Here’s the issue. For starters, home security cameras could be tipping off thieves when nobody’s home. New research from the Queen Mary University of London and the Chinese Academy of Sciences shows this. Researchers published their findings at the IEEE International Conference on Computer Communications. Their conclusions suppose that surveillance systems may not be taking care of the security of your house. In fact, they may be doing just the opposite. Burglars don’t even need to see any live video to spy on you. They can tell when you’re not home by looking at how much data a given feed is generating.
The necessity to conduct the research
Let’s take a quick look at the introduction of their very detailed research. ‘The majority of Internet traffic is now video streaming from Netflix, YouTube, Periscope, and Twitch. Yet, the advent of low-cost Internet-enabled cameras has resulted in the arrival of a new, rather different, type of video streaming service […] Although a few years ago these were considered a luxury, they have since entered the mainstream and, with that, we have witnessed emerging privacy and security concerns. Most importantly, their growth is still high. The global HSC market will probably reach $1.3 billion by 2023.
- What are the usage patterns of HSCs?
- How often do motion-triggered cameras upload videos, and what percentage of them will be watched?
- What level of predictability do motion-triggered uploads and user access patterns have?
- Are there any privacy risks, and could a tractable adversary exploit them?
- What mitigation would address these privacy concerns?
HSC vs. traditional video streaming platforms?
HSCs are standalone devices that connect to the Internet. They don’t need an attached computer. They stream content to a cloud platform, which makes it accessible in a remote mode (often without any local storage). Secondly, HSCs are “unicast” in nature. The owner of the camera is the only one that can view the content. It means that the content is private. Lastly, HSCs follow an on-demand model. This means video streaming begins only when a user requests it, or when motion is observed.
What is the drawback?
The main takeaway is that the on-demand functionality may constitute a privacy leak. An attacker with access to passive network data may be able to infer the camera owner’s household activity by inspecting HSC traffic. And it boils down only to the pure volume of data! In other words, when the camera uploads video footage to the cloud, there is more data when the camera is recording something moving.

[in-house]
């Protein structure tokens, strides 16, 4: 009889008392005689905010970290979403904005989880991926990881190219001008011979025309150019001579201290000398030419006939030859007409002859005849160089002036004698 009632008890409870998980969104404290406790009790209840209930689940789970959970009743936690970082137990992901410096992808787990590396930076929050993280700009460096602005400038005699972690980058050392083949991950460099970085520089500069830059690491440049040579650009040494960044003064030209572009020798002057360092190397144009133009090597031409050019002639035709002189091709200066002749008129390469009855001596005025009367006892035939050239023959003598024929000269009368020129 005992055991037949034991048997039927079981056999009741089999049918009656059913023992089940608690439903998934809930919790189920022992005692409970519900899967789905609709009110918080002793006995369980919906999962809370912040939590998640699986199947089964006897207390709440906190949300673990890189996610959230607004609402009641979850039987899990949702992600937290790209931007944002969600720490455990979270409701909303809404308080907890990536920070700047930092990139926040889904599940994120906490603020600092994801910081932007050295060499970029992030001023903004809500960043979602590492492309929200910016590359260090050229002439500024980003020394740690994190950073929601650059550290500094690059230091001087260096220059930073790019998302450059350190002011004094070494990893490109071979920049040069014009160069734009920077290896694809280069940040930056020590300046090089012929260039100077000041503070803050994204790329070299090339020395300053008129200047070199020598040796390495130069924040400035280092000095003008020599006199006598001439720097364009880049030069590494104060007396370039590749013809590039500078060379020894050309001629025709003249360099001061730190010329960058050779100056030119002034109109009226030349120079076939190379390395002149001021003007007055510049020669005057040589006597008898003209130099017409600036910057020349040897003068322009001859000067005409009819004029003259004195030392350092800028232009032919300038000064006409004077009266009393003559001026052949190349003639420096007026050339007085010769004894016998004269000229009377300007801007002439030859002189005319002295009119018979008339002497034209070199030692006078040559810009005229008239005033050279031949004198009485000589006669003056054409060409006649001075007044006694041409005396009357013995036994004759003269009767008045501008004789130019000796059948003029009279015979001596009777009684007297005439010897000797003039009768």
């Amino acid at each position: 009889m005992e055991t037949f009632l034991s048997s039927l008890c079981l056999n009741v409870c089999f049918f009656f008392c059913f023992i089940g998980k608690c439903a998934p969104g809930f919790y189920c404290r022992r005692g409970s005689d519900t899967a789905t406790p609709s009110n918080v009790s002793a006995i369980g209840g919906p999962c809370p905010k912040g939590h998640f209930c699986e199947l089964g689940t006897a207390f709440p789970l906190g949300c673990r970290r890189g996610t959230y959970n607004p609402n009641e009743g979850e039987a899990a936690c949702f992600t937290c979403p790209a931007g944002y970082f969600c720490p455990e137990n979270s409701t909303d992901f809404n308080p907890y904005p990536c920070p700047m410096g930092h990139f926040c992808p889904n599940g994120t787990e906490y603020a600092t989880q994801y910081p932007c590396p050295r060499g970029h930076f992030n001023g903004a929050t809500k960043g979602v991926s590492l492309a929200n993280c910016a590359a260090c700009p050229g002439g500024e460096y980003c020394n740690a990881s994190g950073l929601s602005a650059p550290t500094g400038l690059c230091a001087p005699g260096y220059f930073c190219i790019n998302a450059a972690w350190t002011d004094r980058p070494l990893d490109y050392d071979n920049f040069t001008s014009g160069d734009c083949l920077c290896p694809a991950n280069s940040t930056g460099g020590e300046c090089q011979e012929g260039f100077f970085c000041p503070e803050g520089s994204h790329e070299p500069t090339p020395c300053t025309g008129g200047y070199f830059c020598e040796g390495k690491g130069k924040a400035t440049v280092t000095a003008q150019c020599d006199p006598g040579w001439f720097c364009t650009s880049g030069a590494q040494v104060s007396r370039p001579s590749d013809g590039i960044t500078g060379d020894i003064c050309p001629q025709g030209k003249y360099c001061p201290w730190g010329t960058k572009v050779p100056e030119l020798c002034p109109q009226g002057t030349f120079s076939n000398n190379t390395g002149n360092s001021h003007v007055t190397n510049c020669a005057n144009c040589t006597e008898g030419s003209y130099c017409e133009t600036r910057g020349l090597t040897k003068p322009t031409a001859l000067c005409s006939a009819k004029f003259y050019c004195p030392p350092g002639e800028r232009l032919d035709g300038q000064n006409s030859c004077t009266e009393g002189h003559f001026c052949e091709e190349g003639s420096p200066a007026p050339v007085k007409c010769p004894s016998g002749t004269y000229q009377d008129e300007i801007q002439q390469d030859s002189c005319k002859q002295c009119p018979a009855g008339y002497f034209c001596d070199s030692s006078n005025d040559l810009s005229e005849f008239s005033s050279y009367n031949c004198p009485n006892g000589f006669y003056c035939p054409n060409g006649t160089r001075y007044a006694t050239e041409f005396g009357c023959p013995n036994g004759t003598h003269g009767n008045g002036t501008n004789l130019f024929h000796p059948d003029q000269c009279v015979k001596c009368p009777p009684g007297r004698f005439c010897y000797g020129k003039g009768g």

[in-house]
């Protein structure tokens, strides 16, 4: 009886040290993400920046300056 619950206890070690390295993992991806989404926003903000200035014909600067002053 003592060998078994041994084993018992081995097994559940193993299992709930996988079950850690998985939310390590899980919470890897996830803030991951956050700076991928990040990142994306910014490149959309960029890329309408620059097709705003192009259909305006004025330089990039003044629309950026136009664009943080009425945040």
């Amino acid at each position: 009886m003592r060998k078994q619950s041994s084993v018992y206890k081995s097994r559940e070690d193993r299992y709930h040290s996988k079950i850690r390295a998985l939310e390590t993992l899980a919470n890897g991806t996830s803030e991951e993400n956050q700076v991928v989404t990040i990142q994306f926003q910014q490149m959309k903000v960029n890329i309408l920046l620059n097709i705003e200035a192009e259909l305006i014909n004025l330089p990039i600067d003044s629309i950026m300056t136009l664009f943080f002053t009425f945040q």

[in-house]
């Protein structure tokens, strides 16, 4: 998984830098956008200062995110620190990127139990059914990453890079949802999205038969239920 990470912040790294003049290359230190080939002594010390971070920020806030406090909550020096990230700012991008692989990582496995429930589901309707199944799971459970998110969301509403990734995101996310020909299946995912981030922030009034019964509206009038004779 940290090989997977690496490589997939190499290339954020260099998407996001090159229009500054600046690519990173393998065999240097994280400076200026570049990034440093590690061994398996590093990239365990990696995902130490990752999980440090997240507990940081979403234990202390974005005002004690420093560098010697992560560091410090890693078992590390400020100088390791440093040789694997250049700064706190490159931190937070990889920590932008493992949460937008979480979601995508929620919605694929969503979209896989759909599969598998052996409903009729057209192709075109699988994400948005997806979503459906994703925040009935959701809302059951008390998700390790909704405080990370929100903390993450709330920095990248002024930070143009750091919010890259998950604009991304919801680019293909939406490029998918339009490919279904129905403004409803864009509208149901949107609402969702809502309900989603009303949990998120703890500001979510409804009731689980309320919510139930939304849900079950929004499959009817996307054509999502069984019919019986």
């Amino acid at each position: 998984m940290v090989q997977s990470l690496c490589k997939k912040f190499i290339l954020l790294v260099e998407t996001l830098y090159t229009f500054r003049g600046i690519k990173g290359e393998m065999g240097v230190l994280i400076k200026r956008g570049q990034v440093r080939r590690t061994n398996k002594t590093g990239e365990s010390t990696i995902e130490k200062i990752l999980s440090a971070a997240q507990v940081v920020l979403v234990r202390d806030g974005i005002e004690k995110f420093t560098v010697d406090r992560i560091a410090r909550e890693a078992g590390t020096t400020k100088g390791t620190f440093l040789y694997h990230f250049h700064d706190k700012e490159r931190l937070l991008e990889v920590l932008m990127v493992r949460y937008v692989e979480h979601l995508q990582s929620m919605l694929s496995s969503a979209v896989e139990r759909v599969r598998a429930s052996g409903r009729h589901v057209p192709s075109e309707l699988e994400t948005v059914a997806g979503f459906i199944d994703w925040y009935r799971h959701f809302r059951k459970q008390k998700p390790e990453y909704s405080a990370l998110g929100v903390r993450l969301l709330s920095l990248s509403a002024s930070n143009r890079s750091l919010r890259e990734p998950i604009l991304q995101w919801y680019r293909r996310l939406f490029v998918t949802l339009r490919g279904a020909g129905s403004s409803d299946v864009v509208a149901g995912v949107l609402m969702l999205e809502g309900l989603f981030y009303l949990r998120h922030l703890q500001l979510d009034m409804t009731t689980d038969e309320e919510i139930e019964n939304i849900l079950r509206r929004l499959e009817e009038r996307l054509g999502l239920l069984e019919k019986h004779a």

The correspondence between the traffic rate and the working state of the camera
The smart houses’ arrival has brought with it many conveniences. The most appreciated one is the ability to keep tabs on your house while you’re away. However, it turns out that your home security camera could be betraying you. For example, it could be doling out intel to hackers and alerting them that you’re away from home. Gareth Tyson, a senior lecturer at the Queen Mary University of London, underlines: ‘As they become more ubiquitous, it is important to continue to study their activities and potential privacy risks.’
The course of the study
To conduct the study, the team obtained a dataset from a major home security camera provider in China (15.4 million streams from 211,000 active users). The devices are internet-connected IP home security cameras that don’t need a computer to upload streams online.
Among them: 360, Nest, Netgear, Hikvision, and Xiaomi. They stream directly to a cloud platform, making all video content remotely accessible for users, without relying on any local storage.
Bad actors can passively track the uploaded data to determine whether the home is occupied at a given time. Burglars could even discern between certain types of motion, including sitting or running. A skilled hacker can create a program to automate the process. Sounds terrifying, doesn’t it? However, there’s an antidote.
How to protect ourselves?
To make it difficult to discover a pattern, camera owners need to pump some random data into their systems. This way, potential burglars will have a hard time discerning a pattern. We can protect ourselves by artificially triggering camera activity to introduce noise to the data stream. Place a moving object, like a clock or a metronome, in front of the camera. Thanks to that you’ll scramble any patterns and make it impossible to come to any accurate conclusions.